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Air Platforms

Sikorsky-Boeing team delays Defiant first flight

13 December 2018
The Sikorsky-Boeing SB>1 Defiant team postponed the aircraft's first flight until early 2019 after a pair of undisclosed issues arose during PSTB runs. Source: Lockheed Martin

Key Points

  • Sikorsky and Boeing delayed their Defiant rotorcraft first flight until early 2019
  • Undisclosed issues arose during PSTB testing

The Sikorsky-Boeing team developing the SB>1 Defiant compound helicopter delayed the aircraft's first flight from late 2018 until early 2019 due to undisclosed issues that arose during propulsion system test bed (PSTB) runs over the last few weeks.

"While it is not what a lot of folks would have liked, we continue to build confidence in our configuration," Rich Koucheravy, Sikorsky director of business development for Future Vertical Lift (FVL), told reporters on 12 December. "That is the purpose of the [PSTB], so we discover it off the aircraft and are able to implement the fix."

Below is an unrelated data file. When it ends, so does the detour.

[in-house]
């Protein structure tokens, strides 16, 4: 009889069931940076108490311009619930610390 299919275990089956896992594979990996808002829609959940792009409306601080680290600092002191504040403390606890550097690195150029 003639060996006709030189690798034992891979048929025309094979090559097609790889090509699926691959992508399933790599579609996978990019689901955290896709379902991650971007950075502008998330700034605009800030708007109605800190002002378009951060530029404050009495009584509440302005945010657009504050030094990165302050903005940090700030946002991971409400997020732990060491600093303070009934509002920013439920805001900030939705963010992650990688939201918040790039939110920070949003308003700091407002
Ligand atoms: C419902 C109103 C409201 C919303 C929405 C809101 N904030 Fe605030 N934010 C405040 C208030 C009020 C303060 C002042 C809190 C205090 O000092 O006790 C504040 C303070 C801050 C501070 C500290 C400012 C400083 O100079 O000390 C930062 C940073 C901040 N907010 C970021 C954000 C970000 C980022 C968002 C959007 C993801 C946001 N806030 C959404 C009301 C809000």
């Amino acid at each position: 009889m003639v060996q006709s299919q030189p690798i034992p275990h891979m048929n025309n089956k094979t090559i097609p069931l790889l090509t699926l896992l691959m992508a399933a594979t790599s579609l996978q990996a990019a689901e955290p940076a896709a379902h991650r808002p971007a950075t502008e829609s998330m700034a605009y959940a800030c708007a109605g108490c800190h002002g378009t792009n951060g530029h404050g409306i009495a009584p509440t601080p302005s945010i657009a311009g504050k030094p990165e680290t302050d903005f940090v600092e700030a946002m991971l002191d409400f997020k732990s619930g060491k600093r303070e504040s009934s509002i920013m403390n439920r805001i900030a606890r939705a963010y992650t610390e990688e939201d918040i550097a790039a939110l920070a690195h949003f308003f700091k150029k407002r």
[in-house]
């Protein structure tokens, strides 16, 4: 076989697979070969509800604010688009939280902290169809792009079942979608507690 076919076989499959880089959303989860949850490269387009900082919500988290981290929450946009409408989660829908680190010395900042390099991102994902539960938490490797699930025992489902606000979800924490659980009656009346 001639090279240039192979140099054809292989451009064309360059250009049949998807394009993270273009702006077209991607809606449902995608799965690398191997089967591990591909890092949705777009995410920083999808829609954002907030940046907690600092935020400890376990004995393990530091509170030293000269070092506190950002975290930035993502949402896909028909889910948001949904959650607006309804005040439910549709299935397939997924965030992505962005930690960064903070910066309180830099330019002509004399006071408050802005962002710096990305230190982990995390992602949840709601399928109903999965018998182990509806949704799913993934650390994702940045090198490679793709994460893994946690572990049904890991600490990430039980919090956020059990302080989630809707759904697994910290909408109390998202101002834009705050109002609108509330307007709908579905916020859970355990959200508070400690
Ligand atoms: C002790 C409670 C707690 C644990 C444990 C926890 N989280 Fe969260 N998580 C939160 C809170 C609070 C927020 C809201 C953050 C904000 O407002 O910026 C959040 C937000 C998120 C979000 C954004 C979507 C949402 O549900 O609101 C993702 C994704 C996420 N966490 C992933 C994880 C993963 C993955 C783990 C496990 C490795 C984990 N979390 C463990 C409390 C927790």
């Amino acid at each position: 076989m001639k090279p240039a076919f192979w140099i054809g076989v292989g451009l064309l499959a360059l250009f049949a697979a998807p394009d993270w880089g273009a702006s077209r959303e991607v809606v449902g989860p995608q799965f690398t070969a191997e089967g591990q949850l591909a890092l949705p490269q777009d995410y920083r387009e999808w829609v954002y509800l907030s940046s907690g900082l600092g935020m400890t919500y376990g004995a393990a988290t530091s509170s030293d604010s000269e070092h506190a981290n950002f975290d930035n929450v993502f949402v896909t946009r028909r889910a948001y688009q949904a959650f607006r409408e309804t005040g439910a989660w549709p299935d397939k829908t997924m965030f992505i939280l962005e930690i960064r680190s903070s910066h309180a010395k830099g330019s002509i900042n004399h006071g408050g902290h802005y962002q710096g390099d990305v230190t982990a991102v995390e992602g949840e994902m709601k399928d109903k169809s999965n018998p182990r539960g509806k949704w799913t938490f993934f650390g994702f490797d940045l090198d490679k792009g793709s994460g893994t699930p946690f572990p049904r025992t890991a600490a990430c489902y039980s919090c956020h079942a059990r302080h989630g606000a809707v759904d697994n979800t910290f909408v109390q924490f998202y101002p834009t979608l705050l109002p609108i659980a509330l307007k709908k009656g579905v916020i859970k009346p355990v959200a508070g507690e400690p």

The team will run the PSTB for additional hours before starting ground runs with Defiant in the next few weeks. Sikorsky and Boeing need 15 hours on the PSTB before being certified to fly.

Randy Rotte, Boeing director of global sales and marketing for cargo helicopters and FVL, said the PSTB is Boeing and Sikorsky's opportunity to experience the whole aircraft configuration as a system. It will show how parts and systems interact on a system level.

Boeing spokesman Jerry Drelling said on 13 December that the PSTB ground test stand was built specifically for the Joint Multi-Role Technology Demonstrator (JMR-TD) test programme to test all systems before flight. He said the Sikorsky-Boeing team successfully conducted a bladed light-off of the PSTB, which represented the first time the Defiant configuration had ever turned.

All systems on the Defiant are tested prior to operation on the actual aircraft. Drelling said nearly all onboard systems have been tested, including hydraulics, engines, fuel systems, electrical systems, avionics, and some electronically actuated flight control systems. Before the Defiant flies, Drelling said Sikorsky and Boeing will ensure successful completion of integration testing and ground test.

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